A couple kisses after learning that Arizona Governor Jan Brewer announces vetoed SB1062, which would’ve granted businesses the right to refuse service to LGBTQ people. (AP Photo/Ross D. Franklin)
Amid mounting pressure from businesses, activists and US lawmakers on both sides of the aisle, Arizona Governor Jan Brewer yesterday vetoed a so-called “religious freedom” bill that would’ve granted businesses broad license to discriminate against LGBTQ people.
But Brewer’s veto doesn’t mark the end for this type of legislation, at least not officially.
Four states—Georgia, Mississippi, Missouri and Oklahoma—are still considering bills that would allow businesses to deny services on religious grounds. And that’s not to mention the long list of states that considered, but recently rejected, such bills. Before Brewer’s veto, lawmakers had already killed broad “religious freedom” bills in Idaho, Indiana, Maine and Ohio. More blatantly discriminatory versions inKansas, South Dakota and Tennessee, which specifically targeted LGBTQ individuals, died this month.
Rose Saxe, senior staff attorney with the American Civil Liberties Union’s LGBT Project, said the bills represent a shifting strategy, a “plan b,” among conservative evangelical groups who recognize they’re on the losing side of the same-sex marriage battle. If the national opposition to Arizona’s bill, uniting John McCain, Hillary Clinton and Apple, is any indication, the evangelicals may already be losing this one too. Some lawmakers who voted for “religious freedom” bills are already backtracking on their support.
“It’s so tainted now, it needs to go away,” said Kansas Representative Scott Schwab (R-Olathe), regarding talks by the state’s legislature to rework and reintroduce its “religious freedom bill.” Schwab voted for the bill, but now says he regrets it.
Mississippi Senator David Blount (D-Jackson), another initial supporter of his state’s bill claimed ignorance on its implications, saying in a Facebook post:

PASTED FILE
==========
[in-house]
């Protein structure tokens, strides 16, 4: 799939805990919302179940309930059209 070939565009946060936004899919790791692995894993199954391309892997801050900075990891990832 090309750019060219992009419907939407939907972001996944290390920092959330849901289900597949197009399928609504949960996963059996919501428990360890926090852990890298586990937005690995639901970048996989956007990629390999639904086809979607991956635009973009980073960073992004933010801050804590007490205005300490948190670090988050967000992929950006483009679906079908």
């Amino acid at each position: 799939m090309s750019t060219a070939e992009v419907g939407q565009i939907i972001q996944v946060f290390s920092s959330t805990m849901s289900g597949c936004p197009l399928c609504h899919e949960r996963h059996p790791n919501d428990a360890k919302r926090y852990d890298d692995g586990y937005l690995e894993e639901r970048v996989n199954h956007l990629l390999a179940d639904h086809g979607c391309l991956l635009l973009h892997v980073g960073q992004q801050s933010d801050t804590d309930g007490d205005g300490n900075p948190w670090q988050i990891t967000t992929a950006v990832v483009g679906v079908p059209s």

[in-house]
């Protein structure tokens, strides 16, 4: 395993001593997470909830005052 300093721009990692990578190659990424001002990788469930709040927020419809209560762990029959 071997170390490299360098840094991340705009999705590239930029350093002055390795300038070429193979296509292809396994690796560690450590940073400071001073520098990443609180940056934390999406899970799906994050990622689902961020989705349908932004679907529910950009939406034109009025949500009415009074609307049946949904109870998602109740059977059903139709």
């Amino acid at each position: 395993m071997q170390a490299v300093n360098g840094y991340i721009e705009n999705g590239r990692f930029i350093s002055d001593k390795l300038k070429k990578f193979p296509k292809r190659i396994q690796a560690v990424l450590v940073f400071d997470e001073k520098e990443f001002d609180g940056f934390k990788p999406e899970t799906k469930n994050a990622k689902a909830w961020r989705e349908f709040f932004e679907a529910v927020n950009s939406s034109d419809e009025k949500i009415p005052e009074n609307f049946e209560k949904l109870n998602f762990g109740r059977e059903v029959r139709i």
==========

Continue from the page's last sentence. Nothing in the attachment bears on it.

I was not aware (nor was any other Senator or interest group or citizen that I have talked to aware) of this intention or possible result when we voted on the bill on Jan. 31. I am opposed to discrimination of any kind, including discrimination based on sexual orientation. Obviously, I should have (all of us should have) been aware of this.
That’s not to say it’s time to claim a total victory. Here are the remaining legislative battles over religious discrimination bills:
Georgia: The state has a pair of bills, one in each state house, that use almost identical language to Arizona’s. While it a House Bill 1023 looks dead, Senate Bill 377 has moved through committee. The senate bill’s sponsor said critics of the bill simply “want the government to be a tool to promote militant atheism.” Mother Jones’s Dana Liebelson has a good report on this one.
aMississippi: Senate unanimously passed Senate Bill 2681, also known as the “Mississippi Religious Freedom Restoration Act,” on January 31. The bill, also similar to Arizona’s, currently sits in a state House committee. It also includes an amendment that would add “In God We Trust” to the state seal.
Missouri: State Senator Wayne Wallingford (R-Cape Girardeau) just introducedhis state’s version, SB 916, on Monday. It is, again, also nearly identical to Arizona’s bill and currently awaits assignment to a Senate committee.
Oklahoma: Lawmakers are reworking a “religious freedom” bill and indicated that its current incarnation is not likely to make it to the floor this legislative session. “We’re still in favor of running a bill like that, but we’re just trying to get the language tightened up to prevent there from being any fiascos like there have been elsewhere,” sponsor Representative Tom Newell (R-Seminole) told the Associated Press.
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